Minicraft 1/144 VC-54C 'Sacred Cow'
|KIT:||Minicraft 1/144 VC-54C 'Sacred Cow'|
Shortly after FDR’s 1943 trip to meet Churchill in Casablanca, Morocco aboard mostly commercial planes transferred to the military for the trip, the need for a specifically assigned military aircraft dedicated solely to presidential transport was recognized. Subsequently, the Army Air Force worked secretly with Douglas Aircraft Company to develop the VC-54C, adapted from the DC-4 Skymaster, with secure communications equipment and an elevator discretely incorporated into the fuselage to accommodate FDR’s wheelchair, required due to his polio.
Dubbed the “Sacred Cow” for its distinguished purpose, it carried President Roosevelt to the USSR for the Yalta Conference in February 1945 just prior to his death. The plane was subsequently used by President Truman until 1947 after which it served as a VIP transport. Also, in July of that year, in a special ceremony on board, President Truman signed the National Security Act of 1947 creating the United States Air Force as a separate military service branch, rendering the Sacred Cow the birthplace of the U.S. Air Force.
Length: 93 ft. 5 in.
Wingspan: 117 ft. 6 in.
Tail Height: 27 ft 7 in
Engines: Four Pratt and Whitney R-2000 engines @ 1,450 hp each
Takeoff Weight: 80,000 lbs Loaded
Normal Range: 3,900 miles
Ceiling: 30,000 ft
Speed: Cruising: 245 mph Max: 300 mph
Overall, I like Minicraft kits. The parts generally have minimal flash and fit well together. The kits are generally good, albeit simple, renditions of their subject aircraft, with no interiors.
I also like the fact that Minicraft 1/144 cabin windows are usually represented with black decals rather than molded in. It’s just easier sliding decals than dealing with all those clear parts and masking, etc. But I find it curious that the cockpit windows on Minicraft kits are usually molded clear, as they are on this kit. However, this kit provides a black cockpit window decal to enable the modeler to black out the cockpit windows as well, which I did.
The instructions are thorough – four pages containing nine diagrams, noting when and when not to glue, and indicating right next to the drawing what colors small parts or assemblies should be painted. The fifth page on the back has a very good painting/decal diagram for both sides, the top, and bottom of the aircraft. There’s also a diagram of the parts sprues.
It’s best to always check references for proper markings as painting/decal diagrams may have minor inaccuracies, though I didn’t find any on this one. (But I did find that the front landing gear placement is wrong and the elevator door is on the wrong side.)
The kit has four silver plastic parts sprues and one clear parts sprue with the cockpit windshield/roof, navigator’s observation bubble, and tail light. One plastic sprue contains the left fuselage half and upper wing halves. The second contains the opposite parts. The third and fourth contain all the other smaller parts to construct the engines, landing gear, gear doors, and elevator, etc. Again, some had minor flash to be lightly sanded, but nothing out of the ordinary.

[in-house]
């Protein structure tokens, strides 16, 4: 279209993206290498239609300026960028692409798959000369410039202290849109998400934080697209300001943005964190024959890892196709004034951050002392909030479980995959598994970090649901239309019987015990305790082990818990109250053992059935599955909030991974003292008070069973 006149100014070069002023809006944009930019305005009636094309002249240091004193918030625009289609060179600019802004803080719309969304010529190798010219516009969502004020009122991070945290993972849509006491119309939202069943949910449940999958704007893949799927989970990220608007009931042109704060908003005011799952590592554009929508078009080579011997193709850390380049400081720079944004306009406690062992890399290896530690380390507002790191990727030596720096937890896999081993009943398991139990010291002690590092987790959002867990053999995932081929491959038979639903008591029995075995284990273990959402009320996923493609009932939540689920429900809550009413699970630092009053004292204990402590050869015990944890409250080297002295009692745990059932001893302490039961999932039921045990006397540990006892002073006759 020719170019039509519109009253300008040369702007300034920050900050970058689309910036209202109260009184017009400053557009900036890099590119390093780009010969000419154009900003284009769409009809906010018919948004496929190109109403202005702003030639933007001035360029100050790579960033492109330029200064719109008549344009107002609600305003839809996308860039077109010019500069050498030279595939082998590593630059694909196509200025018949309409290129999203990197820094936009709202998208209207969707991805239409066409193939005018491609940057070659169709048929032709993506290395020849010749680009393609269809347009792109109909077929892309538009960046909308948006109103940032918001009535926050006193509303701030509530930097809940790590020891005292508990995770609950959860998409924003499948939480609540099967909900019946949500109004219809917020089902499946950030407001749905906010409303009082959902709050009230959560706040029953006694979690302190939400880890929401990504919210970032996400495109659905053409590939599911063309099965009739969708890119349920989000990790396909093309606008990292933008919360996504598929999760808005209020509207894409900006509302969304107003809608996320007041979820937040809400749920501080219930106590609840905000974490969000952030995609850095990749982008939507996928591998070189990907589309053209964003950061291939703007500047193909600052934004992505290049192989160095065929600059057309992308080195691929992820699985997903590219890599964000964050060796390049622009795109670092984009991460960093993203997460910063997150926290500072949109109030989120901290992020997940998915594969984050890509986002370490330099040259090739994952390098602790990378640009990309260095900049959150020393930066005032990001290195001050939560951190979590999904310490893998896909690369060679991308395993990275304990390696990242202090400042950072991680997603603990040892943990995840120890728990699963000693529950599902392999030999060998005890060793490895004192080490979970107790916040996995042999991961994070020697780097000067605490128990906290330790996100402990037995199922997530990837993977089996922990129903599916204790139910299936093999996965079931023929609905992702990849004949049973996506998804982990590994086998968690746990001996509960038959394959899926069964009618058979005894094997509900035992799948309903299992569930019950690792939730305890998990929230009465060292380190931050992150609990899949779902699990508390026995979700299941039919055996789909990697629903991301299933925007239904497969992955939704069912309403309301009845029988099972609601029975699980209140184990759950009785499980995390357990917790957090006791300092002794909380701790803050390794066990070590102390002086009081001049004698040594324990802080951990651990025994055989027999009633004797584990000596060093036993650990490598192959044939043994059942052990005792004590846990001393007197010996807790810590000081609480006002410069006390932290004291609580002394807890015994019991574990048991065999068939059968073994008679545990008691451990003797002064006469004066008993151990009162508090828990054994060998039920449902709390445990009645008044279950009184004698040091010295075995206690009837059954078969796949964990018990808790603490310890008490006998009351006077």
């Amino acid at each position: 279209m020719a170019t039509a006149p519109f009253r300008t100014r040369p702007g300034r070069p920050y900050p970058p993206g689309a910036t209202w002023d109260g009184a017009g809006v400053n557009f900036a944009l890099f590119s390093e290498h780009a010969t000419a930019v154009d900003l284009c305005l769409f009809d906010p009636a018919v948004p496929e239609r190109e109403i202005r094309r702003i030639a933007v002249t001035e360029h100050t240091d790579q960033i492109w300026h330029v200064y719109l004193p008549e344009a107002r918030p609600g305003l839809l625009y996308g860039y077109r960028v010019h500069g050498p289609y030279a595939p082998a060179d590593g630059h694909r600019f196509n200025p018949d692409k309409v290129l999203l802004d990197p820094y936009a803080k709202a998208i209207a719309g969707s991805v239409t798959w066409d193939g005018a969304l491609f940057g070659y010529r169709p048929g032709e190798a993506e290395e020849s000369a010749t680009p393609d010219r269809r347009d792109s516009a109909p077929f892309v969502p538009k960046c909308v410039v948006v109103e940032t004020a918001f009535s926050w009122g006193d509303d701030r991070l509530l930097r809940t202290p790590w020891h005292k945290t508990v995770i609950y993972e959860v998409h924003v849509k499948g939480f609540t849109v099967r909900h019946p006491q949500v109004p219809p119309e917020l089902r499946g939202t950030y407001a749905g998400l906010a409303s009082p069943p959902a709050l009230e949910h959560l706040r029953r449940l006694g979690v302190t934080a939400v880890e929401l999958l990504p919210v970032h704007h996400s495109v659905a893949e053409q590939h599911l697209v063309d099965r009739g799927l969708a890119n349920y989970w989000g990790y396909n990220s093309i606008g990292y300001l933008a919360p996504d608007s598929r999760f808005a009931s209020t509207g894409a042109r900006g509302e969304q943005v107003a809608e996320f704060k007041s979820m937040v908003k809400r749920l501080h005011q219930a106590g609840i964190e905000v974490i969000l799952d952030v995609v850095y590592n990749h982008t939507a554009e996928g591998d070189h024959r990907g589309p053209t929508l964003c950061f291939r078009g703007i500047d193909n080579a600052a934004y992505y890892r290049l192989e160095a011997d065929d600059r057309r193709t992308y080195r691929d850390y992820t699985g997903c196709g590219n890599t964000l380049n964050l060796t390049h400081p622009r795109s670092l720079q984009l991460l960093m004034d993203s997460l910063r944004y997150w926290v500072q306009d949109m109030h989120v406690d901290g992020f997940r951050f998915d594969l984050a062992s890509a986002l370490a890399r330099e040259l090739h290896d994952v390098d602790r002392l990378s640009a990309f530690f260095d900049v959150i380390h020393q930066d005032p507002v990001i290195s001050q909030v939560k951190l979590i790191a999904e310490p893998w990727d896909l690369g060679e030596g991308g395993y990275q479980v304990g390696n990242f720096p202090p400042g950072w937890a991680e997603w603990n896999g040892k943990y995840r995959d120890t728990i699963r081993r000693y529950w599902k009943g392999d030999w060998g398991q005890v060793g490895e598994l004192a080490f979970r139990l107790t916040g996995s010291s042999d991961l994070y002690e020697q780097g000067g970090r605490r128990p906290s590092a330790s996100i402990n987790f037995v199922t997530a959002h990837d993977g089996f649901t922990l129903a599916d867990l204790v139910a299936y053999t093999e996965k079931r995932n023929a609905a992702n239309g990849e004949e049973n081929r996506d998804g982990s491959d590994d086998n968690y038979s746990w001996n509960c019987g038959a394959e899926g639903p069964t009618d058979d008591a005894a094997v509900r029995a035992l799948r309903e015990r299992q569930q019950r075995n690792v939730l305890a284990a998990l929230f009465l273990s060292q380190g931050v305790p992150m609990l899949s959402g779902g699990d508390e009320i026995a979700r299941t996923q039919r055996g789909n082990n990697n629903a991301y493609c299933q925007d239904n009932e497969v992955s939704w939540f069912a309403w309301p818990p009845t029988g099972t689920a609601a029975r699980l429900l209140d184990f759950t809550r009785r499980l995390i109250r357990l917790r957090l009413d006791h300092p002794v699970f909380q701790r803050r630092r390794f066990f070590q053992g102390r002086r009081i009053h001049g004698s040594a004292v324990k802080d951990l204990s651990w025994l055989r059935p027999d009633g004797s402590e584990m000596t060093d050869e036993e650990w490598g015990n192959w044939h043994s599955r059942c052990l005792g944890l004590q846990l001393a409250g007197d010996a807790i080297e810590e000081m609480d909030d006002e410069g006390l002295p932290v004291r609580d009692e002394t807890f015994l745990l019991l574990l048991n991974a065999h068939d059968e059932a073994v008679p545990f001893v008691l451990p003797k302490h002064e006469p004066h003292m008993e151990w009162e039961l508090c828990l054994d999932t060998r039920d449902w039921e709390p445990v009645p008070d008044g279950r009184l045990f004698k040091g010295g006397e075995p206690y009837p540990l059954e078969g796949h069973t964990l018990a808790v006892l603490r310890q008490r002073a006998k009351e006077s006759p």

After first gluing a good size fishing weight into the nose cavity so the finished plane will sit properly on its tri-landing gear, the two fuselage halves fit together very well and were clamped then bonded with a few touches of Zap CA super thin glue, letting capillary action draw it into the seams.
Unlike the instructions, I preferred to complete the entire fuselage first, so the clear cockpit window/roof section was attached next with thick super glue, and then sanded after first covering the windshield frame lines with masking tape to preserve the scribed surface detail.
Note: this plane has a bare metal exterior which means a silver or metallic paint finish. These finishes reveal any imperfections which are even more noticeable at small scales like 1/144. I use Flex.i.File sanding sticks, working down to and including the #3210 Polisher/Finisher to a very smooth finish. I then draw a Metallic Silver Sharpie marker along the seams to reveal any tiny gaps requiring extra attention with super glue and more sanding.
After cleaning up all the seams, I re-scribed any sanded down panel lines across the top and bottom of the fuselage with my #11 blade.
On the wings, I again deviated from the instructions slightly. After dry-fitting to check the fit, I decided to put the front wing bottom on the fuselage first. Then I attached the upper wing halves to the bottom of the wing and to the plane where I used thick super glue to attach them and fill the minor gap at the same time which I subsequently sanded smooth. The rear wings were molded as single pieces and required only very light sanding around the edges and were attached with a few drops of thick super glue.
Next, I cut and cleaned up all the engine parts and propellers. At this point I attached the piston pieces inside the cowlings only, but not the exhausts. Then I dry fit all the engines, exhausts, and propellers to each other and to the aircraft. When assured every thing would fit together properly, I attached the cowling/piston assemblies to the wings (see note below), but left the exhausts and propellers off for painting separately and attachment later.
Note: On this kit, the engines are specific to each side of the plane with the exhausts on the outermost sides, so make sure to attach them in the correct way (exhausts out) on each wing.
Next, I cut and cleaned the landing gear pieces, tire/hubs, and gear doors. Then I dry fit them to each other and to the aircraft. When assured everything would fit together properly, I left these pieces off the aircraft and wings for painting separately and attachment later.
Having decided to model the plane with the optional wheelchair elevator down, I cut and cleaned the elevator parts, including part #34, the open fuselage door, leaving #35, the closed door, on the sprue for the spares box. Again, after dry-fitting to ensure proper fit, I left these pieces apart and off the aircraft for painting, assembly, and attachment later. (NOTE: My reference photos showed the elevator door on the opposite side, but I discovered it too late and decided to leave it as delivered. You may want to do some minor surgery and move it to the other side.)
The kit also provides wheel chocks, but I didn’t use them. If you do, they should be painted yellow and receive the “Sacred Cow” decals on the front.
My references showed two “bulbous” antennae (I’m sure there’s a proper technical name for them) on the underside of the front fuselage and I just happen to have some in the spares box from a DC-6 kit. So those went on in the appropriate positions.